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Custom-made Picture Frames
Everyone Likes a Picture Frame
The Front, Inside Edge
Choose the style of molding profile you want along the front, inside edge of your frame. Since there is only 1/4" of stock thickness left along this edge, you'll want to keep this profile within a 1/8" tolerance to leave a strong enough edge within which to hold the frame's contents. Leaving anything less will create a raggedy looking edge or none at all. The profile you choose here should remove no more than half the wood fiber from this inside edge, so it's important to choose the proper type of router bit. Bisecting the edge with, say a 1/4'' bit will leave just the right amount of stock and create an attractively dimensioned inside border for your frame. (See Illustration 2.) A cove bit or classic bit, for example, would do nicely. In working with narrow widths, always use feather boards on your router table. It saves fingers.
Front, Outside Edge
For aesthetics and eye appeal, a different edge profile works best along the front, outside edge of your frame. If you've used a bead on the inside edge, a Roman Ogee, Classic Roman, or Ogee Fillet would look nice on this outside edge. Taking away no more than half the wood fiber is a good rule for sake of both appearance and strength. (See Illustration 3.) Tip: this edge can be profiled after glue-up, which sometimes results in better looking corners.
The Back, Outside Edge (Optional)
As an option, you may want to also profile the back outside edge of your frame. To maintain structural integrity and good appearance, don't remove more than half the remaining amount of stock from this edge should you choose this option.
Miter Cut To Dimension
Once the frame members have been profiled to your liking, you can move on to cutting your miters. Use this handy formula to get the total length of each side:
Miters can be cut with a power miter saw, manually with a hand miter saw, or at your table saw with a miter gauge or miter jig set to a 45° angle (for square or rectangular frames).
Trimming to Fit
Dry fit your frame. If the frame members are cut well, they'll fit. If not, a little trimming is in order. Don't be tempted to trim cut your mitered edges, it could end up in disaster. Instead, lightly sand them to fit with a stationary disk sander or use a miter trimming tool. This will give you more control over stock removal.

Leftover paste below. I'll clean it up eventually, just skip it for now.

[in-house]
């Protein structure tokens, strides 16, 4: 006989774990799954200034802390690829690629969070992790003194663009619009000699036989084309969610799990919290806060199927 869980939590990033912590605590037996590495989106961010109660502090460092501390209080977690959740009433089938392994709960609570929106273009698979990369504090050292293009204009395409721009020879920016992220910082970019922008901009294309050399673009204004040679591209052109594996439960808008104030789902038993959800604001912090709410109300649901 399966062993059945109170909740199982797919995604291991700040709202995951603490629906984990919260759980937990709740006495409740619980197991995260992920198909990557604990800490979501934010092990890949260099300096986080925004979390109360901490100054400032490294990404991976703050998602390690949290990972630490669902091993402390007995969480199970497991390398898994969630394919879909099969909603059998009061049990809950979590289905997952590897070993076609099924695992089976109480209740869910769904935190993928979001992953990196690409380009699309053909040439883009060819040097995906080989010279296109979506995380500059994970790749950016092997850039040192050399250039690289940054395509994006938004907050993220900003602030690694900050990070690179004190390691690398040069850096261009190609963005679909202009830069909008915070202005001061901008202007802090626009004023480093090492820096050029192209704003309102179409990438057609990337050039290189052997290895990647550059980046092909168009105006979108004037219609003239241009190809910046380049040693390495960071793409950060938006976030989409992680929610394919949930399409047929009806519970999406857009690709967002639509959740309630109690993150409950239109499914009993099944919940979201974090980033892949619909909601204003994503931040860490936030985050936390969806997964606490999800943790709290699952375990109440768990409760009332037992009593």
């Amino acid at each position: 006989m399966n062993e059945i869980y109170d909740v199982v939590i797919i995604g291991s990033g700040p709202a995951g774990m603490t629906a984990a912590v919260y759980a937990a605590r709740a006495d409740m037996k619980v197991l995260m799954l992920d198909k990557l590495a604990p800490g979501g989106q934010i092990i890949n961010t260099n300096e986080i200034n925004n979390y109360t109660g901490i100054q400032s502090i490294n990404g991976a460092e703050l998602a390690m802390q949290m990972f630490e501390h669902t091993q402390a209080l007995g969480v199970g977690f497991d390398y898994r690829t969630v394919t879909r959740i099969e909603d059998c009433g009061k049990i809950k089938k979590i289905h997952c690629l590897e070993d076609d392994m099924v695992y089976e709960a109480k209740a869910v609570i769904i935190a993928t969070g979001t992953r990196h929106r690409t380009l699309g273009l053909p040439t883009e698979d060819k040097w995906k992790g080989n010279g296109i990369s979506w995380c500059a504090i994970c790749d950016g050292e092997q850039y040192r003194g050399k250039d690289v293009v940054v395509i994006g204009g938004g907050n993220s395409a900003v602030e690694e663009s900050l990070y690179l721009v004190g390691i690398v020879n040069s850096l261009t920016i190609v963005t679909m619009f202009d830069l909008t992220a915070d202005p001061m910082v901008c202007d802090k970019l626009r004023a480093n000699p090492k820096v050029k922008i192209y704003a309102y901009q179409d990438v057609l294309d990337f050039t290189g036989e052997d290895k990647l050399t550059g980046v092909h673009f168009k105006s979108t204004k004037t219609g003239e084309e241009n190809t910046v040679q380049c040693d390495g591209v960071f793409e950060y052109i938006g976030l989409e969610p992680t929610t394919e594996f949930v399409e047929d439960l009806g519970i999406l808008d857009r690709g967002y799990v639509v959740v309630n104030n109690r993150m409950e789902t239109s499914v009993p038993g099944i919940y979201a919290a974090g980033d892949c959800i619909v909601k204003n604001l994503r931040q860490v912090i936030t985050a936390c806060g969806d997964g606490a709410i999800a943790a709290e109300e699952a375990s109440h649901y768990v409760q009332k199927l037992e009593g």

Glue up your frame using a good web clamp or frame clamp. Instead of standard yellow glue, a good epoxy is best in this situation. It holds firmly against the end grain of the frame members.
Let the glue-up set until the epoxy cures.
A Decorative Option
As another option, you may want to spline the corners of your frame. This is a decorative approach to frame joinery that will be highly appreciated by your gift-giving recipient. The use of a contrasting wood for corner splines a dark wood such as walnut or mahogany can further accentuate this attractive element. A router table or table saw with a V-jig or Tenoning Jig can be used to cut accommodating slots for your splines along the outer edge of each corner. A 1/8" slot works well and leaves enough room on either side for a balanced look. Most table saw blades cut a kerf of about this size. Always cut the slots for your splines after you've profiled the edges with your router, otherwise you risk routing into your beautiful corner splines when you profile the edges.
There are many good finishing alternatives for picture frames (which will not normally need to endure a great deal of wear or stress). A good-quality oil finish will achieve a nice luster, but wax or polyurethane will also do nicely.
Now that your beautiful, hand crafted frame is complete you may have trouble giving it away. If so, you'll need to make another. But before you wrap it for Christmas, make sure to brand your signature on it with your "hand crafted by" branding iron (available at Rockler) because you'll be creating a high-quality family heirloom that will be cherished for generations.
Shopping list (available at Rockler):
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